Filtering low variance genes for WGCNA
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minyaaa9058 ▴ 10
@minyaaa9058-22760
Last seen 19 months ago

Hi!

I would like some suggestions on filtering low variance genes for WGCNA.

I have done a round of WGCNA exercises on my own RNA-seq data. I filtered out genes with low counts (less than 10 counts in more than 90% of samples), pre-processed the data with the VST function from the DESeq2 package, as recommended from the WGCNA FAQ page, and this gave me a total of 18303 genes (originally 30023 genes) for the network analysis. I got 14 nice modules, with the gene numbers ranged from 60 to 5600 per module.

Now I'm considering to reduce the number of input genes so that hopefully I can get modules with fewer genes as my ultimate goal would be to pick some hub genes for downstream functional studies. I have read from some publications that they preprocessed their data by removing genes that showed less than 0.05 variance across all samples before they did network analysis. I think this is a good idea that maybe I can try to implement too, since low-expressed or non-varying genes usually represent noise as suggested by the WGCNA FAQ.

However, I'm not very sure at which stage I should do the filtering by variance. Should I 1) filter by variance and counts first, then do VST transformation for the resultant list, or 2) filter by counts, do VST transformation, then filter by variance?

Any suggestion is appreciated!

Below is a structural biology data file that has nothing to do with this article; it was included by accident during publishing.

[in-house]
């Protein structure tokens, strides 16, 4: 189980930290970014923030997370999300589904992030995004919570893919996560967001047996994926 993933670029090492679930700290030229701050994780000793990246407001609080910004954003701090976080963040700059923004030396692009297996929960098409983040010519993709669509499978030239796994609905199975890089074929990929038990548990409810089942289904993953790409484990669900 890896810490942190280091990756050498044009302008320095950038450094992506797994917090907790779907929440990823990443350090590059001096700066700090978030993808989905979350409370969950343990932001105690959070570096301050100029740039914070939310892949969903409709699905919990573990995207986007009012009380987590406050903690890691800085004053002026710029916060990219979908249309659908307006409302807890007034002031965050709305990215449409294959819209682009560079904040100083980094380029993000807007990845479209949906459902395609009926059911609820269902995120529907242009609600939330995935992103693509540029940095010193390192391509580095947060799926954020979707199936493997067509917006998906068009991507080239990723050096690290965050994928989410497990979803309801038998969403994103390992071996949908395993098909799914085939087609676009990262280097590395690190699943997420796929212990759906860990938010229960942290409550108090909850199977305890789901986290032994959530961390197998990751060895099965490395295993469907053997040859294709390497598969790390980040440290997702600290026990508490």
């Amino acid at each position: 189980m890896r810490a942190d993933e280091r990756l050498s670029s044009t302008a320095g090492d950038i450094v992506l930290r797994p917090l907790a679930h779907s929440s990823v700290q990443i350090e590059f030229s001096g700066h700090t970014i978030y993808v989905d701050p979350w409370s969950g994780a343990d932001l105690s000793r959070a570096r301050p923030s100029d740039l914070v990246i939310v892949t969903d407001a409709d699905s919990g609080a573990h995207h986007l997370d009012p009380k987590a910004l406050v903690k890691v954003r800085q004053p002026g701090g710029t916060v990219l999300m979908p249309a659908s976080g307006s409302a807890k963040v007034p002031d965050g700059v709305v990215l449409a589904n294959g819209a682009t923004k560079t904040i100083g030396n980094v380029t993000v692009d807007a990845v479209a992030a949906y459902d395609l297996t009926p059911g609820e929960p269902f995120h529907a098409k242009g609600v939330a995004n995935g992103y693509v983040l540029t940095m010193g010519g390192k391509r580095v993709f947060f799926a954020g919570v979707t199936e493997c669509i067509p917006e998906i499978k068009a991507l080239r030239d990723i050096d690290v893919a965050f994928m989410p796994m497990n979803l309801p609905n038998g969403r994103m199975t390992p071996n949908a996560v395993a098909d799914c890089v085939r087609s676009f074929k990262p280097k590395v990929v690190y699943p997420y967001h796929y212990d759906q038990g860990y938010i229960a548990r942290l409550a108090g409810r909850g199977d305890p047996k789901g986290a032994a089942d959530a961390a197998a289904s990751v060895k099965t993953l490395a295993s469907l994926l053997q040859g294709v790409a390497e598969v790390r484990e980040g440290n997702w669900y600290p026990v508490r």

deseq2 WGCNA • 611 views
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I don't have any particular suggestion on WGCNA input, but will mention that I'd prefer (2) over (1) because filtering by variance before transformation will just be filtering on the mean.

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@peter-langfelder-4469
Last seen 12 months ago
United States

I generally don't filter on variance. One trouble is that, to the best I remember normalization in DESeq2, if you have genes that are expressed near the 75th percentile across all samples, they end up varying very little and may be preferentially removed. Note that the hub genes are generally not the ones with lowest variance, so the hub genes will remain the same.

If you want smaller modules, you have several options. One is to increase deepSplit, giving you more but also more similar modules. Another option is to adjust for one or two leading PCs or, if you're afraid that removing the leading PCs will remove your signal, use SVA or RUV on the VST data and adjust for the first 1 or 2 leading factors these give you. Especially when the largest modules are not really ones with strong association with trait, this can help separate the modules more cleanly into smaller ones. 5600 genes is a lot for the largest module.

A third option is to find a related data set and run a consensus WGCNA. By related I mean the same tissue, similar assay (e.g., RNA seq) but perhaps a somewhat different condition. The hope is that by finding genes that are co-expressed under two different perturbations, you will find smaller and more universally biologically meaningful modules. But this approach depends crucially on existence and informed choice of the second data set.

If you still want to filter on variance, definitely follow Mike Love's advice and filter after VST.

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